A nine-year-old boy is found murdered at the bottom of a well near a popular beach resort in southern Italy. In what looks like a hopeless case for Guido Guerrieri, a Senegalese peddler is accused of the crime. Faced with small-town racism, Guido attempts to exploit the esoteric workings of the Italian courts. The voice of Sean Barrett brings this gritty Italian detective series to life.
©2005 Gianrico Carofiglio (P)2011 Audible Ltd
“Hard-boiled and sun-dried in equal parts. Where Philip Marlowe would be knocking back bourbon and listening to the snap of fist on jaw, Guido Guerrieri prefers Sicilian wine and Leonard Cohen. The role of Guerrieri is to take on impossible cases that have little chance of success. His efforts to prove his client's innocence bring him into dangerous conflict with Mafia interests. Everything a legal thriller should be.” (Financial Times)
''At one level an exciting courtroom thriller, but what places it in a superior league is the portrayal of a slice of Italian society not normally encountered in crime fiction and an immensely appealing flawed hero." (The Times, London)
Typical cat lady: lazy, sings off-key, craves spicy bloody marys.
That title doesn't make much sense, but, like a rich Italian entree, I'm trying to figure out all the ingredients that made this short novel so enjoyable to listen to. The writing is precise and introspective, the tone is self-deprecating, the atmosphere, urban with a splash of European beach culture. The narration (not an Italian accent) is seductive, chiseled and intimate.
The story is besides the point...this is a character study squisito with Milhone-style details (instead of pulling on jeans and a sweatshirt, our protagonist slips into soft Italian loafers). Avvocato Guido shares his meals with us along with his embarrassments, unromantic notions and Italian points of law. Veramente buono!
Don't know what I want to be when I grow up. Trip's cool though. Use Audible to make gym-training sane... And rip my imagination.
There's an interesting but very tiny and inconsequential courtroom thing hidden inside of this interminable character study of a character that wasn't worth the study. And the level of detail… AAARGH! I really didn't care what the guy wore out of the house to a plot-useless meeting. If you like walking beaches for hours on grey days to find shells… Well, do that. This book will still bore. ZZZZZZ…..
If this novel is typical, there is a big difference between U.S. and Italian crime novels. Do not expect anything like “Lincoln Lawyer”. The actual crime and trial are secondary to the musings of the main character, Attorney Guido Guerrieri, And it seems that attorneys in Italy prepare for trial ONLY by reading the information given to them by the prosecuting attorney and police without doing any interviewing of witnesses or investigating on their own before trial. It’s very odd. Actually, frustrating is a better word.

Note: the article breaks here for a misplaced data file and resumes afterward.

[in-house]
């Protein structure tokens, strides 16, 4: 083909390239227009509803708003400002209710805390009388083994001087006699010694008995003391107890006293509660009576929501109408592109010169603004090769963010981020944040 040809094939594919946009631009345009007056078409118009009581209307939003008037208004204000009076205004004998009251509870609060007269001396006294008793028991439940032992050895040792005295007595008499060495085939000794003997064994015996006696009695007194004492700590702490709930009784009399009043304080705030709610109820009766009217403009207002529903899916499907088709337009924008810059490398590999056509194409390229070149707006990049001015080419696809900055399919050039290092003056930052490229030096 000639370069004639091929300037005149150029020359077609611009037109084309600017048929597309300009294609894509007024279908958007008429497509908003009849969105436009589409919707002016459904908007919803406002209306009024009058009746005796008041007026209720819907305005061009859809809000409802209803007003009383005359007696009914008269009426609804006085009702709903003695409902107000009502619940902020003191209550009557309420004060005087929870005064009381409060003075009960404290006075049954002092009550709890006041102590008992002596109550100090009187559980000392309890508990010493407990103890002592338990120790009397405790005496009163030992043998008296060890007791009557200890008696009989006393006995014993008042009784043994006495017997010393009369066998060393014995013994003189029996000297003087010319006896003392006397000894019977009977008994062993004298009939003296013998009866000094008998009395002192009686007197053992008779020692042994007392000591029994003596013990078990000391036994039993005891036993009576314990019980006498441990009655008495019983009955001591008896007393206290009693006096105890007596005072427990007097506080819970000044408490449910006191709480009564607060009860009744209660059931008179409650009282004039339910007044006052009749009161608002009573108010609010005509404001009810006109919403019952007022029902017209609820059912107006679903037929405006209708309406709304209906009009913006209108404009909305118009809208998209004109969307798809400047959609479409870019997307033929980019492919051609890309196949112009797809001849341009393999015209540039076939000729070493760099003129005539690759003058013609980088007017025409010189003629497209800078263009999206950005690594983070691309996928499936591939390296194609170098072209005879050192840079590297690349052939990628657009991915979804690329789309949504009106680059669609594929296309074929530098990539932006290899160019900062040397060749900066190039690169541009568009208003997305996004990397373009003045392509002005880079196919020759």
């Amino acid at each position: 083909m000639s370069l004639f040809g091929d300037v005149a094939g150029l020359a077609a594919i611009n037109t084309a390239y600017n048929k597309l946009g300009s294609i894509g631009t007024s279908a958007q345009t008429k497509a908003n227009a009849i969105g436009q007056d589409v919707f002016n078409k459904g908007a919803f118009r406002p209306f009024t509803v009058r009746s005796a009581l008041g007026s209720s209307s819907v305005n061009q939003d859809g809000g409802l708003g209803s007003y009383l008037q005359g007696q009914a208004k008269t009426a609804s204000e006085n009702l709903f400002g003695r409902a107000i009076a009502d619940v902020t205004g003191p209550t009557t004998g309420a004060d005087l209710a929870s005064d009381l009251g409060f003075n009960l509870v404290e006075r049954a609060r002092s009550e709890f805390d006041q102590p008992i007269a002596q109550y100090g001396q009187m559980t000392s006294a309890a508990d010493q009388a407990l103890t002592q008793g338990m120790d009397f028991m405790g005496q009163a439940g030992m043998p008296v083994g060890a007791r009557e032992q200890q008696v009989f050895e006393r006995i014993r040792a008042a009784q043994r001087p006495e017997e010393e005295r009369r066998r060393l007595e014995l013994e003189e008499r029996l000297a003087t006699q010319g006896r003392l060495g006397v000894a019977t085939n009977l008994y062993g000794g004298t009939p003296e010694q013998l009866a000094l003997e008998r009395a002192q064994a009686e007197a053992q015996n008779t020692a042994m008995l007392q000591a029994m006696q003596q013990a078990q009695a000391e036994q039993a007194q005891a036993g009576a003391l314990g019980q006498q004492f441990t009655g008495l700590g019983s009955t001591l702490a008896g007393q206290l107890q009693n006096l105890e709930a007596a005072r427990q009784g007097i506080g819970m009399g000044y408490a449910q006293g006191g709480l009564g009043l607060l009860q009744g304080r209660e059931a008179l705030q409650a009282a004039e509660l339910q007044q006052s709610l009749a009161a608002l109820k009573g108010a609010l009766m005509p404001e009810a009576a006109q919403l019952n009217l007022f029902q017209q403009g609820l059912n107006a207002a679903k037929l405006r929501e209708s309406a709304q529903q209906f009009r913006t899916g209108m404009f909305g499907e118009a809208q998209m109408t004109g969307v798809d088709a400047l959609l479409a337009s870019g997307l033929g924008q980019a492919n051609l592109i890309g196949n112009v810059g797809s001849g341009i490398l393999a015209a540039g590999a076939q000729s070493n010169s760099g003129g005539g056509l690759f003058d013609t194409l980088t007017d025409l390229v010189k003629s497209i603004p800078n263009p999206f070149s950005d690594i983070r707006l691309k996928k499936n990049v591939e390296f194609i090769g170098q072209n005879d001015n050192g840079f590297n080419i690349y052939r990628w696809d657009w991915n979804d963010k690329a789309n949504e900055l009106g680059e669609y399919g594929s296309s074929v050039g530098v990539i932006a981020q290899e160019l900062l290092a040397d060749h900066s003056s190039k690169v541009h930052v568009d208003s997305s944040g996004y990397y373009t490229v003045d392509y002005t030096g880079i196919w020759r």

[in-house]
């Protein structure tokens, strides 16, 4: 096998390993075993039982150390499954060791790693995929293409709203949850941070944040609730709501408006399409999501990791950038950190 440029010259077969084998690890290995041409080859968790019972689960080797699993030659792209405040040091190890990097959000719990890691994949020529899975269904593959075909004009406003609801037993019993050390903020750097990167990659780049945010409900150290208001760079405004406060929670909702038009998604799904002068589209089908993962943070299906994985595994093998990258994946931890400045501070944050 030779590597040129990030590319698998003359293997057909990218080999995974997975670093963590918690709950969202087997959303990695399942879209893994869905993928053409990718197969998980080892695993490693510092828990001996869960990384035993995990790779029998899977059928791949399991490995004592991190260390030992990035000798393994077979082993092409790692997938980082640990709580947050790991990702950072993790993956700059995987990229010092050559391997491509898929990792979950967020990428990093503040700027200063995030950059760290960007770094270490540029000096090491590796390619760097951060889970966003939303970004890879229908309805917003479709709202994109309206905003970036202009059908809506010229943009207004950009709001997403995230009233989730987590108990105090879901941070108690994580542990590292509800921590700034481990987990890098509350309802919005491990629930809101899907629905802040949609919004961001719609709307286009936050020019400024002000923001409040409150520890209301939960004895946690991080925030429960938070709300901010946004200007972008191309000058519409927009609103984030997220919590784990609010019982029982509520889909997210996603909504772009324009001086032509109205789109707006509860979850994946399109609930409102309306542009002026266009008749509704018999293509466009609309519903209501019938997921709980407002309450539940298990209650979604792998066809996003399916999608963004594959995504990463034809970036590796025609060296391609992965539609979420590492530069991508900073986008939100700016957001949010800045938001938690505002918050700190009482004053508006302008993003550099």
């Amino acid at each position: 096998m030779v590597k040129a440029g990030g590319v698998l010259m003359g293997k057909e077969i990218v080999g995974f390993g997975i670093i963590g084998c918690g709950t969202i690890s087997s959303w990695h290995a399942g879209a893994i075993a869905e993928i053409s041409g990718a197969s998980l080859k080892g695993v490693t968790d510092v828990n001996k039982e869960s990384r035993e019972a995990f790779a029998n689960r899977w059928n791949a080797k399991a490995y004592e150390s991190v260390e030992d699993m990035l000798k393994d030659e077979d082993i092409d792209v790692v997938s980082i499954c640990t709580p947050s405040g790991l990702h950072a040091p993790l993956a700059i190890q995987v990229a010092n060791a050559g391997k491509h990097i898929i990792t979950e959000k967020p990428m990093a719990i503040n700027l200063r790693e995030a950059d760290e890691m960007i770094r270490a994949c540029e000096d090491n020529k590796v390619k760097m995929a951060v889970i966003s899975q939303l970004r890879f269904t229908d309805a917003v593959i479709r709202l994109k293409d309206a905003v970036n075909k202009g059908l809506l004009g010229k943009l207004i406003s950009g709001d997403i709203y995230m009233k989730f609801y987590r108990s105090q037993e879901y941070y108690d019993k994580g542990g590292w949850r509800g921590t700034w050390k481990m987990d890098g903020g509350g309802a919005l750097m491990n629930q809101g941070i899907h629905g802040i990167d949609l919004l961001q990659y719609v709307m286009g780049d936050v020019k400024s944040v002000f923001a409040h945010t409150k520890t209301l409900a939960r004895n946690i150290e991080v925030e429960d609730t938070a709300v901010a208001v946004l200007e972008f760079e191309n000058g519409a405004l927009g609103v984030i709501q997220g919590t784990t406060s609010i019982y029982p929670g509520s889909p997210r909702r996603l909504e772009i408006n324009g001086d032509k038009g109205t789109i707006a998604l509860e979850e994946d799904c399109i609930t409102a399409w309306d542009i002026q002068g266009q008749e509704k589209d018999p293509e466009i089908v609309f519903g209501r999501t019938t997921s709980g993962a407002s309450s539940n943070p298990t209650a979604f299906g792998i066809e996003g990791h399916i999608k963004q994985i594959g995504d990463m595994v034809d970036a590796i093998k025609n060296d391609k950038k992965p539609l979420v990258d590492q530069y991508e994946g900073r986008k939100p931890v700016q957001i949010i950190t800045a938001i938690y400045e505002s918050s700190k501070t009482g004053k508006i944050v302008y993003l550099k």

I thought that since this is the first book in a series the author had decided to use most of novel introducing the reader to Guido, and you do grow to like him. He often mentions American books, music and art. He is finding himself after a divorce. But now I have started the second book, and more is being revealed about Guido, I am thinking that these books are more about how this man thinks, his humor, his self awareness and how he conducts himself within the legal system, then solving any “crime” or winning any trial.
You have to start with the fact that the book was written in Italian and that it's somewhat dated. So that excuses some of its shortcomings. The protagonist is a lawyer representing a client accused of murdering a child. The interesting part is that the book gives insights into the Italian court system and Italian countryside. (I'm going to Italy, which is why I bought it.) But the resolution of the case relies on supposedly insightful techniques that are old hat to anyone who watches Law and Order, CSI, Major Crimes -- you get the idea. Plus, about half the book is not dedicated to the case at all, but to the emotional problems of the lawyer after his wife leaves him. He goes for coffee, he lights a cigarette, he lights another cigarette, he has more coffee. It gets tedious.
I love to read books set in interesting places or historical settings. I especially love mysteries and thrillers.
I enjoyed this audio book immensely. It is a well-written view inside of the criminal legal system in Italy. The author, Gianrico Carofiglio, has set up this series as an exploration of impossible criminal legal cases managed by an lawyer that hates injustice. This series cannot be described as a thriller or police procedural. But still, it was fascinating and easy to follow. I especially loved that:
1) I got a real feel of an ordinary life in Italy. I didn't even notice that the trial didn't start until the latter part of the book.
2) The attorney, Guido Guerrieri, is written so brilliantly. He is deeply flawed, but I was often moved by his kindness and fight against injustice. His inner thoughts are spot on as well as very humorous. I look forward to getting to know Guerrieri better as I read more books in this series.